I-SS officials considering dress code for teachers, other employees
BY KARISSA MILLER
Iredell-Statesville Schools officials are considering implementing a dress code for teachers and other employees after receiving complaints.
The School Board will review a proposed policy empowering supervisors to regulate employee attire when it meets at 3 p.m. Monday, January 14.
The discussion will take place in the commissioners’ meeting room at the Iredell County Government Center, 200 South Center Street, Statesville. The regular board meeting will take place at 6 p.m. at the same location.
District officials have titled the proposed policy “employee dress and appearance.”
Policy 7340 states: “The board believes that the appearance and the conduct of its faculty are of supreme importance in establishing and maintaining a positive image for education in the community for presenting a good example for students.”
It will allow the superintendent to “develop and communicate to employees’ guidelines for appropriate dress and appearance. Such guidelines may authorize the principal or department supervisors to develop specific dress or appearance requirement for each school or department.”
Any employee who violates the dress code — determined through a series of factors – will be counseled by his or her supervisor regarding their clothing choice. Next, the supervisor will determine if the employee is allowed to remain at work or must leave to change clothes.
Failure to comply or repeat violations could result in disciplinary action.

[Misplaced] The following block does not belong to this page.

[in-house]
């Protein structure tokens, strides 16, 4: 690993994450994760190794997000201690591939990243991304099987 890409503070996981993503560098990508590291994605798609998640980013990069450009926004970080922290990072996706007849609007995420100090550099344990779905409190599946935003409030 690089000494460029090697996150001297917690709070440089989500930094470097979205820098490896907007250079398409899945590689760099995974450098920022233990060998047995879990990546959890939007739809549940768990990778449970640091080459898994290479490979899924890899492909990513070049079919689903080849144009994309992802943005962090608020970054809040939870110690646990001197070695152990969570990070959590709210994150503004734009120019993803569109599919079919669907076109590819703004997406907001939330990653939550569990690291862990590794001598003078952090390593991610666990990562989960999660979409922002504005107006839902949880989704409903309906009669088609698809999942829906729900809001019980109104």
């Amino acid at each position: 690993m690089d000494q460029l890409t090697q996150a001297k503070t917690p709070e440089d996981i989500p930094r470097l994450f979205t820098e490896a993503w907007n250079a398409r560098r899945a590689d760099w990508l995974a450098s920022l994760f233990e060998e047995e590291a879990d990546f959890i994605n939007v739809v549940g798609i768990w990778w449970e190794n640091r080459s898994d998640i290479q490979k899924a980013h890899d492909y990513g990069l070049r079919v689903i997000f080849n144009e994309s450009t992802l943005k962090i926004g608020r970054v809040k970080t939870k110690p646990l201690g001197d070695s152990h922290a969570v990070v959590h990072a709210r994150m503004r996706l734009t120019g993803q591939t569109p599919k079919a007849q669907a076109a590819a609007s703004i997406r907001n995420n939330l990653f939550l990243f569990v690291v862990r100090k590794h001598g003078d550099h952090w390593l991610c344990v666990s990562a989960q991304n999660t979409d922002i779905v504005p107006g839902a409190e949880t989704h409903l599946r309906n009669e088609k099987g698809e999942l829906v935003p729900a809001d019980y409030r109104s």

The policy came about after the board asked school officials to form a dress code committee. School board member Samuel Kennington first broached the topic out of a desire for teachers to present a professional image.
At that time, school board members had reportedly received complaints about teachers and employees wearing jeans that have holes in them. “You can’t always walk into the classroom and recognize who the teacher is,” Kennington said.
In some instances, Kennington observed, students are dressed nicer and more professionally than their teacher. He also shared his expectation for administrators to be dressed in professional attire.
While many of these suggestions may seem standard, Superintendent Brady Johnson said the school district doesn’t have a written “dress code” policy for employees.
He explained that it’s left to the principals of each school to provide guidance. Acceptable attire is dependent on the grade level or position.
“A kindergarten teacher working with young kids might need to dress differently than a high school teacher,” Johnson said. “It’s also according to what’s happing on a particular day, such as spirit day.”
In other business, the board will:
► Hear a presentation on Work and Teach from Home pilot.
► Discuss the early college calendar.
► Hear an update from the School Nutrition Department
► Hear a presentation on the Statesville High School stadium renovations (phase II)
► Hear a report on budget amendments
► Hear first readings on proposed policies regarding bullying, licensure, staff responsibilities, board employees, employee conflict of interest and non and extracurricular duties.